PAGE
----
Per a Business Insider report, Snap Inc. SNAP has come under fire from several institutional investors. This group of investors isn’t happy with the company’s offering of 200 million Class A shares that carry no voting rights.
Snap has offered shares without voting rights to the public as it does not intend to dilute its decision making power. Snap will have a three-tier share structure and founders Evan Spigel and Bobby Murphy will have the maximum voting rights through the ownership of Class C shares, which carry 10 votes per share. Class B shares carry one vote per share.
As a result, these investors reportedly have “approached” stock index providers S&P Dow Jones Indices and MSCI Inc to prevent Snap and other such companies that offer shares without voting rights from getting incorporated into these benchmark indexes. The meeting is scheduled sometime this week.
Investors argue that the absence of voting rights completely bars a shareholder from speaking on the issues like company’s growth plans or compensation shelled out to executives. Business Insider also adds that if such a company is listed in any of the indices, “then managers of stock index portfolios will have to buy its shares and other investors, whose performance is tracked against such indexes, would likely follow suit.”
Amy Borrus, deputy director of the Council of Institutional Investors, was quoted saying "they're tapping public markets but giving shareholders no say." She further added that “What we would like to see at the least is for the indexes to exclude new no-vote companies."
Facebook, Inc. Price
Facebook, Inc. Price | Facebook, Inc. Quote
Per the report, MSCI earlier mentioned that Snap was eligible for enlistment on MSCI USA Index but took a U-turn soon stating that the company failed to meet the eligible criteria. S&P 500 Dow Jones indices managing director David Blitzter was quoted by BI stating that a new stock like Snap isn’t qualified for enlistment for at least 6-12 months following its IPO.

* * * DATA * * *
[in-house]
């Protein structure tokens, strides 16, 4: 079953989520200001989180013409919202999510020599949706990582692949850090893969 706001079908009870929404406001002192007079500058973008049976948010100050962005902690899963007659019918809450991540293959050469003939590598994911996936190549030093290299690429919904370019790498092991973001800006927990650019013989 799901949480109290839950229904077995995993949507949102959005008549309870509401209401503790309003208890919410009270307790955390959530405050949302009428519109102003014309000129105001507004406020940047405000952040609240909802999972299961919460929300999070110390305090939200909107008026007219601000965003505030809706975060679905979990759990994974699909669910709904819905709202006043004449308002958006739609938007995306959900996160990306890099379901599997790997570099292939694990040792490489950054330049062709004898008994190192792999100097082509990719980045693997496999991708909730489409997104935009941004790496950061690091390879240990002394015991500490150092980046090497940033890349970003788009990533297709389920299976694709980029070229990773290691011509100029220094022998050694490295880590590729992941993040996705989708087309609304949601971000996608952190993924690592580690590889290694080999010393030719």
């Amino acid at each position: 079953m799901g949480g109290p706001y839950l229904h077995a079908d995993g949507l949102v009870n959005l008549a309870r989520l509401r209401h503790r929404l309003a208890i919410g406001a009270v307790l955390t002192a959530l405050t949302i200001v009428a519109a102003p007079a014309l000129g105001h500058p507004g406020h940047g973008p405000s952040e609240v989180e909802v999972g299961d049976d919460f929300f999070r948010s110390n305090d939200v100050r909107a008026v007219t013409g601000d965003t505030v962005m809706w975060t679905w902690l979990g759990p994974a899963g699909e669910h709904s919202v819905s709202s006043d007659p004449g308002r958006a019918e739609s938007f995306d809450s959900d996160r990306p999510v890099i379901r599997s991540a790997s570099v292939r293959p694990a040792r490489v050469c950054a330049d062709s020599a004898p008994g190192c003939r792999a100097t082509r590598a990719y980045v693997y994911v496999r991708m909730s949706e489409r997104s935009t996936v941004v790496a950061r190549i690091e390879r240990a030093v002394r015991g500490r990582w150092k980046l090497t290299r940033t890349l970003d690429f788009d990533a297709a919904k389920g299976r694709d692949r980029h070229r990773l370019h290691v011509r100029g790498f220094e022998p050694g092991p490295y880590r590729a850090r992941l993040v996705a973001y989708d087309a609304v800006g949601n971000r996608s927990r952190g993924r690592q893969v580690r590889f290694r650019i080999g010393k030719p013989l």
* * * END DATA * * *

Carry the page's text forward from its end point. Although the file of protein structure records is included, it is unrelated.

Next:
On Mar 2, 2017, Snap Inc., the parent company of Snapchat had priced its initial public offering at $17 per share, above the expected range of $14 to $16. Shares began trading at $24 and reached a high of $26.05, before closing a tad lower at $24.48. Shares are currently hovering around $23.77.
Snap’s IPO has been compared with blockbuster tech IPOs. Twitter Inc TWTR was off to a great start with reports of 73% gain on the first day while Alibaba BABA was up 38%. On the other hand, Facebook Inc FB just managed a 0.61% gain on its first trading day.
Since its IPO, which was a debacle of sorts, Facebook, which carries a Zacks Rank #3 (Hold) has come a long way. You can see the complete list of today’s Zacks #1 (Strong Buy) Rank stocks here.
In the past five years, Facebook’s shares have registered growth of 262.13% compared with the Zacks Internet Services industry’s gain of 153.28%.
Want to learn more about Snapchat stock? Check out our recent podcast on SNAP with an IPO expert below!
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